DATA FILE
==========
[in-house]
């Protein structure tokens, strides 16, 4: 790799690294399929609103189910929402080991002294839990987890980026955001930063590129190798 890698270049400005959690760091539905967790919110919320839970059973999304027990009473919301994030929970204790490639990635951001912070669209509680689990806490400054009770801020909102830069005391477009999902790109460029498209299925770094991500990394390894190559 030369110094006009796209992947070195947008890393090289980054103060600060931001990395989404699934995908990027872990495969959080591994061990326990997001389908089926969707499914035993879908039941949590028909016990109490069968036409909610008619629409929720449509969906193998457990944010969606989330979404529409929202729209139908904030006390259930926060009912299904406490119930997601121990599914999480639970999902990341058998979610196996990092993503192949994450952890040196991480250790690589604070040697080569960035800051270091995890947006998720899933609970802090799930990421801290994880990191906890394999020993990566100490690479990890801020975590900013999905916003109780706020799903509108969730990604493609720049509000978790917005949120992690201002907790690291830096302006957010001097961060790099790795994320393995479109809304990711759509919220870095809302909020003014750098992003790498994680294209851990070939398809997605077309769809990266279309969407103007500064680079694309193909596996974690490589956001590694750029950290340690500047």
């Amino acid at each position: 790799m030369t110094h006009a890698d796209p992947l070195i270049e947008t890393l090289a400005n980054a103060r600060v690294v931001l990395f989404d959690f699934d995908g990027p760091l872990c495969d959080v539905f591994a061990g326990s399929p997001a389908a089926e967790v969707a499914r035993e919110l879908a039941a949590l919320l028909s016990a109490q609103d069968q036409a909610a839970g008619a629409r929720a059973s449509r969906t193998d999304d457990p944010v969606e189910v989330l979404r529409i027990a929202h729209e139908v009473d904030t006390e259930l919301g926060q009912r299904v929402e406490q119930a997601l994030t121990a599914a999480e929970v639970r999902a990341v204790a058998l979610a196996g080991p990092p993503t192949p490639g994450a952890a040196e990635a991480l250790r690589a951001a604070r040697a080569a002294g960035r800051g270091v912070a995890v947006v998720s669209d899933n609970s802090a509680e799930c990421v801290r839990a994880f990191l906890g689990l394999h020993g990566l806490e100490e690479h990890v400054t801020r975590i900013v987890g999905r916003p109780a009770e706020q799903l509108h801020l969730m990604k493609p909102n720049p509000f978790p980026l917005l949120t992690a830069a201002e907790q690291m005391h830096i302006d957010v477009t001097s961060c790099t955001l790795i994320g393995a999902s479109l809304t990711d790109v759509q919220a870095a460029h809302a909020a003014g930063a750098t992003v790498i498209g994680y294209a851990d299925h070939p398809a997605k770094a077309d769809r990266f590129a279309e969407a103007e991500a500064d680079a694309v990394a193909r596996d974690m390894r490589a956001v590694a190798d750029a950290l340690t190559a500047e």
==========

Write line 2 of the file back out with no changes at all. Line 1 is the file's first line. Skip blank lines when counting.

């Protein structure tokens, strides 16, 4: 790799690294399929609103189910929402080991002294839990987890980026955001930063590129190798 890698270049400005959690760091539905967790919110919320839970059973999304027990009473919301994030929970204790490639990635951001912070669209509680689990806490400054009770801020909102830069005391477009999902790109460029498209299925770094991500990394390894190559 030369110094006009796209992947070195947008890393090289980054103060600060931001990395989404699934995908990027872990495969959080591994061990326990997001389908089926969707499914035993879908039941949590028909016990109490069968036409909610008619629409929720449509969906193998457990944010969606989330979404529409929202729209139908904030006390259930926060009912299904406490119930997601121990599914999480639970999902990341058998979610196996990092993503192949994450952890040196991480250790690589604070040697080569960035800051270091995890947006998720899933609970802090799930990421801290994880990191906890394999020993990566100490690479990890801020975590900013999905916003109780706020799903509108969730990604493609720049509000978790917005949120992690201002907790690291830096302006957010001097961060790099790795994320393995479109809304990711759509919220870095809302909020003014750098992003790498994680294209851990070939398809997605077309769809990266279309969407103007500064680079694309193909596996974690490589956001590694750029950290340690500047």